Did You Know
Did You Know
A Hong Kong publisher reported missing last October has appeared on Chinese state TV saying he voluntarily handed himself over to the authorities.
Gui Minhai said he turned himself in after being on the run for 12 years over a drink-driving conviction.
Mr Gui, a Swedish national, is one of five Hong Kong booksellers to go missing recently.
Some in Hong Kong have alleged they are being detained by China because of a book critical of the mainland.
Thousands joined rallies in Hong Kong last week over the disappearances, saying it amounted to an erosion of freedoms.
The Chinese state news agency Xinhua said Mr Gui, 51, was involved in a fatal car accident in the eastern city of Ningbo, in which a female college student was killed. It said he fled while under a suspended two-year jail term.
"I am taking my legal responsibilities, and am willing to accept any punishment," he told CCTV, according to Xinhua.
Mr Gui was the owner of the Mighty Current publishing house in Hong Kong. He failed to return from a holiday in Thailand in October.
Activists believe he was unlawfully transported to China because of an unpublished book about the private life of the Chinese president.
The five who went missing either work for Mighty Current or a small bookstore it owns called Causeway Bay Books.
The bookshop is known for selling works critical of China which are banned in the mainland.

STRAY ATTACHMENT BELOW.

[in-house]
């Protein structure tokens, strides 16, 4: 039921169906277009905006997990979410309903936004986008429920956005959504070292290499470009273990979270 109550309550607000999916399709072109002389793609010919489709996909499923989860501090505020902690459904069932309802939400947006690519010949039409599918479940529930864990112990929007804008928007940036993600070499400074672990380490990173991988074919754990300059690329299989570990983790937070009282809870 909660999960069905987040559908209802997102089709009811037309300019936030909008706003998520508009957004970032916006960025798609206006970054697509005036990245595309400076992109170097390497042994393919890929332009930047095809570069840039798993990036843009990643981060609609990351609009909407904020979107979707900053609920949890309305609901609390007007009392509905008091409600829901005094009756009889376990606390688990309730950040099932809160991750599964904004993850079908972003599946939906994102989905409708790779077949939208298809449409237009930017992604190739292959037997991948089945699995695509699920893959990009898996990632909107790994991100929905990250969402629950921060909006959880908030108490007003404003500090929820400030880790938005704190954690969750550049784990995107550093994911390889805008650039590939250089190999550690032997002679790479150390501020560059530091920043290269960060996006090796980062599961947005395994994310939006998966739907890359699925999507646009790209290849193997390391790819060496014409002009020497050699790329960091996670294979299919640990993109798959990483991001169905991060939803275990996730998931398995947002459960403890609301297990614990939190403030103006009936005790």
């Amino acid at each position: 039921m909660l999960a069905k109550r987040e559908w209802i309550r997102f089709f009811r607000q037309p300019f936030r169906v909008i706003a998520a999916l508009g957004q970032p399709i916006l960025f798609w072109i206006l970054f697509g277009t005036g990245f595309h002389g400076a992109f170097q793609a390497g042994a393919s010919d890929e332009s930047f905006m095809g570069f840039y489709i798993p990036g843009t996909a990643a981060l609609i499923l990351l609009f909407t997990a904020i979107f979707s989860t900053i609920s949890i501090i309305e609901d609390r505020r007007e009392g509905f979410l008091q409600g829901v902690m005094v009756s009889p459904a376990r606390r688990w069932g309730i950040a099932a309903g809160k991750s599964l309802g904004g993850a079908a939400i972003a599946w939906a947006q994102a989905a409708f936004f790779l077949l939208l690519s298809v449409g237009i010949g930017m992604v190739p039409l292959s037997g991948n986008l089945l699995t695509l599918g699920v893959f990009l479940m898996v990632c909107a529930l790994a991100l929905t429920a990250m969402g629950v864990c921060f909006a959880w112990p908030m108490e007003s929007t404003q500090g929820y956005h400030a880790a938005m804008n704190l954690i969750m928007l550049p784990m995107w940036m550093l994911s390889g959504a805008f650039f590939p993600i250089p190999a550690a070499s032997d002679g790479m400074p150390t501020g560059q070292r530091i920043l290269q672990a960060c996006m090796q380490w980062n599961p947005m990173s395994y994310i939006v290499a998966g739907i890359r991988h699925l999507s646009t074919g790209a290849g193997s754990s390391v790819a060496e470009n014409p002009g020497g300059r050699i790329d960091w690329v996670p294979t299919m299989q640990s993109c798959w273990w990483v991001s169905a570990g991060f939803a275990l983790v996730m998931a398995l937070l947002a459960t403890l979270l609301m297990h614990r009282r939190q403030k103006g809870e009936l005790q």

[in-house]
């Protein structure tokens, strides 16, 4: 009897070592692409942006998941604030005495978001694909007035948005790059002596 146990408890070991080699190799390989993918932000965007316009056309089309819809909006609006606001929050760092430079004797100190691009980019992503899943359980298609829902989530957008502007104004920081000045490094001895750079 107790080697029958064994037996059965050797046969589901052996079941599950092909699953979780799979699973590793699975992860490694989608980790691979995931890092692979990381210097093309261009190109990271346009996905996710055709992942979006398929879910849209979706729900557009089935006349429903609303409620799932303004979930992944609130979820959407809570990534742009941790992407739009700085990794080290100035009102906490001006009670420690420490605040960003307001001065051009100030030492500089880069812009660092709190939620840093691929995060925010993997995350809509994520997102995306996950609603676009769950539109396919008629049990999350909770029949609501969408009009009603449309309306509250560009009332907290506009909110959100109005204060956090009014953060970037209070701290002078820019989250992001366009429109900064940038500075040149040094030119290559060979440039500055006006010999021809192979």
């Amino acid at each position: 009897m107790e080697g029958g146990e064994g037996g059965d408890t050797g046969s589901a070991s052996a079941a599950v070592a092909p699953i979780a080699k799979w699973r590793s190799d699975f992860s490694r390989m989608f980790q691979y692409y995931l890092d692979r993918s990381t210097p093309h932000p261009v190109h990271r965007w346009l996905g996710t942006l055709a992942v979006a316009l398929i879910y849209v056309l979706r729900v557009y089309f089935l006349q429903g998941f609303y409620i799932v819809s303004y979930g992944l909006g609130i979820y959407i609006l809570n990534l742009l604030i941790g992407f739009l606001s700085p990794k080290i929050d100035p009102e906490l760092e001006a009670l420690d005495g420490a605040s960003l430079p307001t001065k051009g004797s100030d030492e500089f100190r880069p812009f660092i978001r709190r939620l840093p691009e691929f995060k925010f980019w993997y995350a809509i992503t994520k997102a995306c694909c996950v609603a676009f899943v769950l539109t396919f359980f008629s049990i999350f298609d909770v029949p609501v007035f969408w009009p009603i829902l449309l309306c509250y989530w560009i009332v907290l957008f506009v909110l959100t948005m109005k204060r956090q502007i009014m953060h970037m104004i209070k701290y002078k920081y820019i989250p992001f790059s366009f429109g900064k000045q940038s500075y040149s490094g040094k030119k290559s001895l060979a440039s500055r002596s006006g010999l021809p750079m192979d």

Mystery disappearances in Hong Kong book world
Gui Minhai: 51, disappeared while staying in Thailand in October 2015. The China-born Swedish national owns the Mighty Current publishing house
Lui Bo: last seen in mainland China, just north of Hong Kong, in October 2015. General manager of Mighty Current
Cheung Jiping: 32, last seen in mainland China in October 2015. Mighty Current's business manager
Lam Wingkei: 60, last seen in Hong Kong in October 2015. Manager of Causeway Bay bookstore
Lee Bo: 65 - also known as Paul Lee - disappeared in Hong Kong in late December 2015. A shareholder in Causeway bookshop and a UK passport holder. Wife withdraws request for police to help find him in early 2016 saying he has been in contact from mainland China
During the recorded interview, Mr Gui also asked the Swedish authorities not to get involved.
"Even though I am a Swedish national, I truly feel that I am still Chinese and my roots are still in China. So I hope that the Swedish side would respect my personal choice, rights and privacy and let me solve my own problems," he said.
A spokeswoman for the Swedish foreign ministry said it was aware of reports but not commenting, and was seeking clarification from China.
Last Sunday, thousands of protesters marched to the offices of Beijing's representative in Hong Kong, chanting "say no to political kidnapping".
The latest to vanish was Lee Bo, in late December - Mr Lee raised the alarm after four of his associates went missing in October.
Hong Kong authorities have said they are conducting a "thorough" investigation into the disappearance of the five men.
Under the "one country, two systems" principle, Hong Kong is supposed to enjoy high degrees of autonomy from China.
Albert Chan, a politician with the pro-democracy People Power Party, told the BBC last week he believed the case was "the first time there has been such a clear violation of Hong Kong's law".